An earlier blog post "Silicon Valley Employers Need to Prepare for Surprise USCIS Visits" described the "new normal" of USCIS employees or contractors showing up unexpectedly and inquiring about past visa petitions and foreign national workers. A recently held Department of Homeland Security program, titled, "2009 Government and Employers: Working Together to Ensure a Legal Workforce" sheds more light onto the types of visits being conducted.
Ronald Atkinson, Chief of Staff of USCIS' Fraud Detection and National Security (FDNS) office, explained the three types of site visits that are currently being conducted:
- Risk Assessment Program fraud study. Applicable to any type of benefit program, including family and employment-based visas, this study is part of a joint program between USCIS and ICE (Immigration Customs and Enforcement). Applications and petitions are chosen at random, usually on a post-approval basis, for visits to help in designing profiles of potential fraud.
- Targeted site visits. These visits take place where fraud is suspected, and consist of a visit to ask questions. Advance notice, including notice to counsel, is supposed to be provided.
- Administrative site visits. These relate to religious worker and H-1B petitions. They generally are conducted by contractors who know nothing of immigration law. Religious worker visits are performed under the regulations for that category. For H-1B site visits, the contractors have been equipped with a set of specific questions, and all employers/beneficiaries should be asked pretty much the same questions, primarily reaching the issues of whether there's really an employer there, whether the employer knows it filed the petition, and whether the beneficiary is doing the work and receiving the wage indicated on the petition. H-1B visits are done on a post-adjudication basis, and are randomly selected. Each employer should receive only one such visit, but may receive different visits for different sites.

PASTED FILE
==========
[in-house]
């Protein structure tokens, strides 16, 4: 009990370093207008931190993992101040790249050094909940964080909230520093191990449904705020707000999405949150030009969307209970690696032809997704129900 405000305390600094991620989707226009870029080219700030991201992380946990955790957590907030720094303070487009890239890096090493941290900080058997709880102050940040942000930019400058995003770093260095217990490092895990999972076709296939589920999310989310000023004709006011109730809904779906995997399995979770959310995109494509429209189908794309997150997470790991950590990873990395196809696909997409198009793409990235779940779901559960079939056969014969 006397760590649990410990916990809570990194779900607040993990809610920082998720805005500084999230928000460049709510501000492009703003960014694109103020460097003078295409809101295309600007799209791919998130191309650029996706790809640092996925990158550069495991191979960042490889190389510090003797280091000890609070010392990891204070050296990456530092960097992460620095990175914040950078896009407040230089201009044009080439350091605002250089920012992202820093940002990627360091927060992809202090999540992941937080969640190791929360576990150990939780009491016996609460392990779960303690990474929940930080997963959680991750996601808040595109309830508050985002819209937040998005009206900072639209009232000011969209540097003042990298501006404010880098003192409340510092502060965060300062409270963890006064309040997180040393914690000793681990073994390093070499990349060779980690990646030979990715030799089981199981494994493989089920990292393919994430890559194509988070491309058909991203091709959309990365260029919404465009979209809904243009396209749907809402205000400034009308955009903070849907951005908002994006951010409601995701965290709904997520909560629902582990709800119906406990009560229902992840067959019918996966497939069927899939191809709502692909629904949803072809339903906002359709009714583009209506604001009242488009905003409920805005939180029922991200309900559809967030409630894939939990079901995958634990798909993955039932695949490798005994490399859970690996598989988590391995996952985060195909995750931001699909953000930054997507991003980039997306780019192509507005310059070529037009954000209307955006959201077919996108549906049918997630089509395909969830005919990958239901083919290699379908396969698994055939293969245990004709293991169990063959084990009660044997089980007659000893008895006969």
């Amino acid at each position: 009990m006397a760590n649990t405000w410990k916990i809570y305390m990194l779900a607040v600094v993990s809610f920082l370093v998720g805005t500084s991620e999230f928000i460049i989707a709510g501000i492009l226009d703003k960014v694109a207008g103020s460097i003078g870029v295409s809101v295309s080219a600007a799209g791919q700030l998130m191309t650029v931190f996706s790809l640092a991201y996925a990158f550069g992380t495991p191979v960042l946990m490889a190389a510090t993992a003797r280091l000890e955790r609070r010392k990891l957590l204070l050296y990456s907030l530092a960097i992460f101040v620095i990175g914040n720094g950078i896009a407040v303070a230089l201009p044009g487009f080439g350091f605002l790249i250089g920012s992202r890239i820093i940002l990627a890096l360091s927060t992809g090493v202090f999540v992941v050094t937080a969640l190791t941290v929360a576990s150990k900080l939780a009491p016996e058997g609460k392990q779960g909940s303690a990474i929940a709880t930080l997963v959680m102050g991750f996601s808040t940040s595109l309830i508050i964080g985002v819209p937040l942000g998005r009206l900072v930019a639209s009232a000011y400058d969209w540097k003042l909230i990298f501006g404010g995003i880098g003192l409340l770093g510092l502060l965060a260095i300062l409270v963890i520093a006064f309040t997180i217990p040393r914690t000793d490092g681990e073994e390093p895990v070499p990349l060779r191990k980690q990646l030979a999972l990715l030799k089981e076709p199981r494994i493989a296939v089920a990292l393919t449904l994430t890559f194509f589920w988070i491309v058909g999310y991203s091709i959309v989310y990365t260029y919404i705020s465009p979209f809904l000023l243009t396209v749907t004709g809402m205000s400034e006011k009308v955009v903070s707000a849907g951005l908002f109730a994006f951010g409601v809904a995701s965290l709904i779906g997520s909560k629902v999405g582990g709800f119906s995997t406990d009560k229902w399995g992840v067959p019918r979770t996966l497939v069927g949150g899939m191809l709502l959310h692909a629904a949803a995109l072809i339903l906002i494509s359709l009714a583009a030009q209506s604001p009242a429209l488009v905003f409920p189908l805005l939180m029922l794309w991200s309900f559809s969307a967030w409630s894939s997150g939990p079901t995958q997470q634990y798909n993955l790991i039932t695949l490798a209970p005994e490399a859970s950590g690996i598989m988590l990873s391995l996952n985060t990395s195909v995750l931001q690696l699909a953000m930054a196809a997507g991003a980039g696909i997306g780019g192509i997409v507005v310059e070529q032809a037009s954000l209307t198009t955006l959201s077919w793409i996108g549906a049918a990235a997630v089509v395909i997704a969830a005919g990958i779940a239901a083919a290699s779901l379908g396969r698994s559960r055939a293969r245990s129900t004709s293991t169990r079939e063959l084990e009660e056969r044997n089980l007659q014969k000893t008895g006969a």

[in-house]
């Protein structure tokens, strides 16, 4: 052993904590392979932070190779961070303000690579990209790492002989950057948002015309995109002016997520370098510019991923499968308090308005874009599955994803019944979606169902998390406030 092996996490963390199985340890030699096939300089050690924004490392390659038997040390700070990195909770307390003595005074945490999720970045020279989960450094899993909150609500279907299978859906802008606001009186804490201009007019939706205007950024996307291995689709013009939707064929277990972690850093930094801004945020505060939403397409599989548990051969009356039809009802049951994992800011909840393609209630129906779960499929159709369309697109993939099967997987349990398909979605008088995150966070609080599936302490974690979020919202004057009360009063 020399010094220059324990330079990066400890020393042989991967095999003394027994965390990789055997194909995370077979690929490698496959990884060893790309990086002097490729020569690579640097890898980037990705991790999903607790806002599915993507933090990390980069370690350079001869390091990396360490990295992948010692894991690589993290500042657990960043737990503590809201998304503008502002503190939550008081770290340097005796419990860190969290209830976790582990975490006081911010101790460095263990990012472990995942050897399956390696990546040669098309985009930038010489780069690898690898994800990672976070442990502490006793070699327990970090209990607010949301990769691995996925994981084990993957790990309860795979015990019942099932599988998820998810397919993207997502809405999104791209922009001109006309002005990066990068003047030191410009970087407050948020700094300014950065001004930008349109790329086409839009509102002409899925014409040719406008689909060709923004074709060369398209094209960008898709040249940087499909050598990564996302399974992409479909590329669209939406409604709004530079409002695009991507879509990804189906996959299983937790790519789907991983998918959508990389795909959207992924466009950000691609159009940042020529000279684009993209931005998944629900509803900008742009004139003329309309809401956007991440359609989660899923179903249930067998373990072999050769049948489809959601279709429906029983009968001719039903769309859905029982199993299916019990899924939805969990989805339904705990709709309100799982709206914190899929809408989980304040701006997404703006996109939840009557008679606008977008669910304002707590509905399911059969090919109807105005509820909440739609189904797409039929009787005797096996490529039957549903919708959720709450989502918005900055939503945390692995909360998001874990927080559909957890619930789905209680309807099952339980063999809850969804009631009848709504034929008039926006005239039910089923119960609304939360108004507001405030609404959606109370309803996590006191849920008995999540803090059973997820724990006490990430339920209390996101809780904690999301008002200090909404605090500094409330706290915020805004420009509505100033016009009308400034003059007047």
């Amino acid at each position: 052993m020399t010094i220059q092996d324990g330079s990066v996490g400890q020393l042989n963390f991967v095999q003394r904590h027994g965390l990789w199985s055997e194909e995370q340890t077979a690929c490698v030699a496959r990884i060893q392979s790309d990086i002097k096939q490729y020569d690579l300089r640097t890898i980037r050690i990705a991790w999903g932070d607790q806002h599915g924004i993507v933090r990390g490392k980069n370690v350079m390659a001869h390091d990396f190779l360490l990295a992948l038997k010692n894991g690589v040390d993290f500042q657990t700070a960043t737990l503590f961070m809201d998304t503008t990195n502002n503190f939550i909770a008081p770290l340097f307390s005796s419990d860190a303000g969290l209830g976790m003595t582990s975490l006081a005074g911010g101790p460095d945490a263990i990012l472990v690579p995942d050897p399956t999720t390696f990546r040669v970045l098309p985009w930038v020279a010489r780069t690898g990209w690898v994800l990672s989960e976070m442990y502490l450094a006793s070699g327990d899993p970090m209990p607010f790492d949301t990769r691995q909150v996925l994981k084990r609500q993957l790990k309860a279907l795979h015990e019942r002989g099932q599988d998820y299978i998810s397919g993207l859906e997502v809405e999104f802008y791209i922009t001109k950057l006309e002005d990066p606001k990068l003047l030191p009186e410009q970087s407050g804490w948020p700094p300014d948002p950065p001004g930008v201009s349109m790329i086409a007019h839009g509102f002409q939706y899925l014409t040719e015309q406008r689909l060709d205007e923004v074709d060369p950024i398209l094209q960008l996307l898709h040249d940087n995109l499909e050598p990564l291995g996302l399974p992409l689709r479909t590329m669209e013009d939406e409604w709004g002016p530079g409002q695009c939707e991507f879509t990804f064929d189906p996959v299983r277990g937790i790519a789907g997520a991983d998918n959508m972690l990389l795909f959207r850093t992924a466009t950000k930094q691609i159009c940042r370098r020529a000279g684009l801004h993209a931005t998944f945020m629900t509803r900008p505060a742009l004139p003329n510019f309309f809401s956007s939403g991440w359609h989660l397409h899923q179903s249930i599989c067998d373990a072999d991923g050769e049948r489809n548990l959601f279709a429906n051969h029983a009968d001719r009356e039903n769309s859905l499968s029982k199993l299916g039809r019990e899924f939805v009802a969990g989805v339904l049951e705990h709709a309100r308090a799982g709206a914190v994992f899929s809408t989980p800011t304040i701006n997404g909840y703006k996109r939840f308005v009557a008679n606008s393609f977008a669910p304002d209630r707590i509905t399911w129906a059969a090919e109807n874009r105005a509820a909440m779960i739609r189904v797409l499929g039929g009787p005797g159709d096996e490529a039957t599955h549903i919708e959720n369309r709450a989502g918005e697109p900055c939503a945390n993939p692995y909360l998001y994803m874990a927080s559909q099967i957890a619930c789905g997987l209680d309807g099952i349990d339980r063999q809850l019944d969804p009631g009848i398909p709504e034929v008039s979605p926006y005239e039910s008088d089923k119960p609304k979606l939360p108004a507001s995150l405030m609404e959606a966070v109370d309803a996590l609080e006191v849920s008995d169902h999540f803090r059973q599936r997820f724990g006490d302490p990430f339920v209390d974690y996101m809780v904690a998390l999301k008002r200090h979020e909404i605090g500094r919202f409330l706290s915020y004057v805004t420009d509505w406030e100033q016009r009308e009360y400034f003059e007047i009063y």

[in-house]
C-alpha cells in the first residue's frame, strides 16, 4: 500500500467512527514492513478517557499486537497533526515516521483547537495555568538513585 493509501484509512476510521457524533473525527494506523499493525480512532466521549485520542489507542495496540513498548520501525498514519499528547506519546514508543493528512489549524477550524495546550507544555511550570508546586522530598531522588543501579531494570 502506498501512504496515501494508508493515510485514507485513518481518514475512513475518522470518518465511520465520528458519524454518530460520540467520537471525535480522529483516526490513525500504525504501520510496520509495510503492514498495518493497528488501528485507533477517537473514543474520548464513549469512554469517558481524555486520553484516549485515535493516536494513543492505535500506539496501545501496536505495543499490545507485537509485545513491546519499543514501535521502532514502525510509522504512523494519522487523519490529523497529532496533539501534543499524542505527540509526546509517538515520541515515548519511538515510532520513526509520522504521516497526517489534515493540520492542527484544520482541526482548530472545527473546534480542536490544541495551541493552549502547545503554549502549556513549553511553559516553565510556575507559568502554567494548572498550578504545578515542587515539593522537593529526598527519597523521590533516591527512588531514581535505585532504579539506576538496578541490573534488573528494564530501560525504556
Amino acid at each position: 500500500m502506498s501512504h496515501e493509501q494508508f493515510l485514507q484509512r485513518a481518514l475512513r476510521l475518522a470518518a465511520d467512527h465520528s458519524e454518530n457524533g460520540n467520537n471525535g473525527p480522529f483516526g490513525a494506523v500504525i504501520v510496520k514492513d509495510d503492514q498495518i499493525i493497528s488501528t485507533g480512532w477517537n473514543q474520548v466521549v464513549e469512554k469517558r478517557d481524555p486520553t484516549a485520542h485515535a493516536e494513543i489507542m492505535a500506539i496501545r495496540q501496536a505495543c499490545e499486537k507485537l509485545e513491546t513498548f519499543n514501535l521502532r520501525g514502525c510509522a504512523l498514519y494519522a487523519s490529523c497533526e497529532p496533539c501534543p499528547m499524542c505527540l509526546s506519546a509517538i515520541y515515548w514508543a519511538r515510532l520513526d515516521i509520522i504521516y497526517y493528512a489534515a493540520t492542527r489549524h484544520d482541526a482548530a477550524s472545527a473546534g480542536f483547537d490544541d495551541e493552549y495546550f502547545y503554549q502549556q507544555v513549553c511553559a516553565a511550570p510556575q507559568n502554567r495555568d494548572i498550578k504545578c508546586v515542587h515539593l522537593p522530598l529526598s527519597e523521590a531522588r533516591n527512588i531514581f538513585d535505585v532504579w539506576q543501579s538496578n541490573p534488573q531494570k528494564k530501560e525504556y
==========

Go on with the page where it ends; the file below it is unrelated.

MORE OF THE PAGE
All employers should develop a plan in the event of a site visit. Several steps employers should take are provided on the earlier blog post. Employer should also consider contacting an immigration lawyer to assist them with developing a plan.
Information about the DHS program was compiled from AILA InfoNet Doc. No. 09112060 (posted Nov. 20, 2009).